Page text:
We’ve been watching the political-melodrama U.S. TV series Madam Secretary. But you don’t need to know the details of the program to get this post. I thought I’d use it as a basis for some “fun” today – it’s Friday – mostly due to the episode we just saw and because, as you probably know, my wife is English (and we have been married for, uh, quite a few years).
In that episode from its 3rd season, the U.S. Secretary of State’s twenty-something spoiled, mouthy, annoying pain in the neck for the previous two seasons and now continuing to be so apparently daughter has returned to Washington recently after a summer in Oxford with her English fiancé.
In the kitchen, unexpectedly she gets all emotional and reveals to Mom (the Secretary of State, I repeat) that she was like wow really unhappy with her English husband-to-be when they were in England. Suddenly, she announces she doesn’t want to live there. She says she hated the place.
What do novelists do all day? My uncle had told me any writer gets asked that question regularly. So I thought that I’d try to explain what this one did … yesterday.
Now that the holidays are over, I have no excuses. I’ve decided to target finishing Conventions by the end of January. We’ll see if I can live up to that; but planting a timescale flag is necessary or one is apt to drift. However, even if I can manage that, with all that follows after the last word is “officially” written, it will not be available probably before March.
As you may know I try to write a blog post here five or so times a week. But as you may have also noticed I have fallen off that pace recently as I have found myself working increasingly on the last stages of the book. To give you all a morning wave, yesterday I chose Instagram:
It was not a great weather morning here early yesterday as well. So I posted that Knebworth Park summer photo. (But the sun did come out eventually during the day.) Not long after I’d posted it, I was off and running…
A new follower caught my attention the other day. She did so not so much because of her amazing blog. Rather, I was struck by her utter lack of one.
In her WordPress gravatar she calls herself an “ordinary girl” and writes that she’s not social, but uses social sites to explore. She says nothing about her age or where she lives. She also notes she hopes to travel someday, but hasn’t had the chance.
I had a haircut in the village yesterday. The woman who cuts it regularly has previously told me she’s 22 years old. She also has a half-brother who lives in the United States (in the Midwest) and is married to an American woman.
Let’s call her “Sophie.” I don’t know much about her non-work life, only that she grew up in, and lives in, nearby Hitchin. But I was surprised when she told me that despite where her half-brother lives, she has never been to the U.S.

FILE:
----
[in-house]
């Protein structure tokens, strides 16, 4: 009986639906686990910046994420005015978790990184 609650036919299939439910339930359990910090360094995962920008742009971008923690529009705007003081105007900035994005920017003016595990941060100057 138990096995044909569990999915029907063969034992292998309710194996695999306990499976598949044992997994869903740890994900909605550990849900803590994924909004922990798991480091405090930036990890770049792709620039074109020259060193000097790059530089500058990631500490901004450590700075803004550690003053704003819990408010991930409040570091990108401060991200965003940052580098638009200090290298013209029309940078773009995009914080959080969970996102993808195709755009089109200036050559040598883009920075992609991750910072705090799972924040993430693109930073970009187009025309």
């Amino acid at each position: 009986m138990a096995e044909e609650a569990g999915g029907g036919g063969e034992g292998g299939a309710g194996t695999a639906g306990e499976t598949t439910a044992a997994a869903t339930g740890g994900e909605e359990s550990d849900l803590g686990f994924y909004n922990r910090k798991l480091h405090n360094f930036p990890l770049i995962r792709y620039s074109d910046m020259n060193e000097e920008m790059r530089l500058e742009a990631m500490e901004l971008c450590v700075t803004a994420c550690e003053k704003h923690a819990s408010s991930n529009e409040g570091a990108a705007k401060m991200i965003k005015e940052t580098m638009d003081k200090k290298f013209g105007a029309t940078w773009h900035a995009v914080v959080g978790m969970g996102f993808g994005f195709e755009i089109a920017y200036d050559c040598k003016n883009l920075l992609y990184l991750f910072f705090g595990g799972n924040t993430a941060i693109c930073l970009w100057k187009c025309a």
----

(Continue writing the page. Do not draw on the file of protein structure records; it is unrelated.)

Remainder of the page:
I had increasingly taken it for granted that most English younger people travel on some level internationally, especially to the United States. She said she has been to “the continent” – to France and to Spain. But that’s it.
We don’t think a lot about it. But we have to remind ourselves how potentially dangerous spending too much time in front of screens may be. By midday Friday, I found myself developing a terrible headache.
Too much time writing and staring at my Microsoft Surface in recent days had probably been the main culprit. I do try to take breaks when I’m at the screen for a long time. “Ten minutes” every hour at least.
The other day I mentioned that my niece – who’s 18 – has started university this week in Belfast. (She’s at Queen’s.) It’s her first extended time away from home without her parents around. I believe her previous “separation” record was when she was 15: she had flown with us – uncle and aunt – for two weeks in New York and in Florida, just us three.
If you are just starting out, university will seem unfamiliar and maybe at times intimidating. You are thrown back largely on yourself for perhaps the first time. Within days, though, trust me, it will all start to make sense.
New students at Clark University in Massachusetts have been advised against using the expression “You guys” because it is deemed sexist.
No alternative specific gathering greeting is suggested in the New York Times article that tweet references. We know American southerners famously say “y’all.” The British may say “You lot.” (However, reading the article “You lot” may not be acceptable either given its use by someone sometimes suggests the speaker is claiming superiority to the group being addressed.) Or maybe we could go for “Comrades?”
Kidding aside, I do not recall hearing “You guys” when I was in university in the 1980s and early 1990s. It has really taken hold in the last 20 years or so. I’ve never used it seriously myself.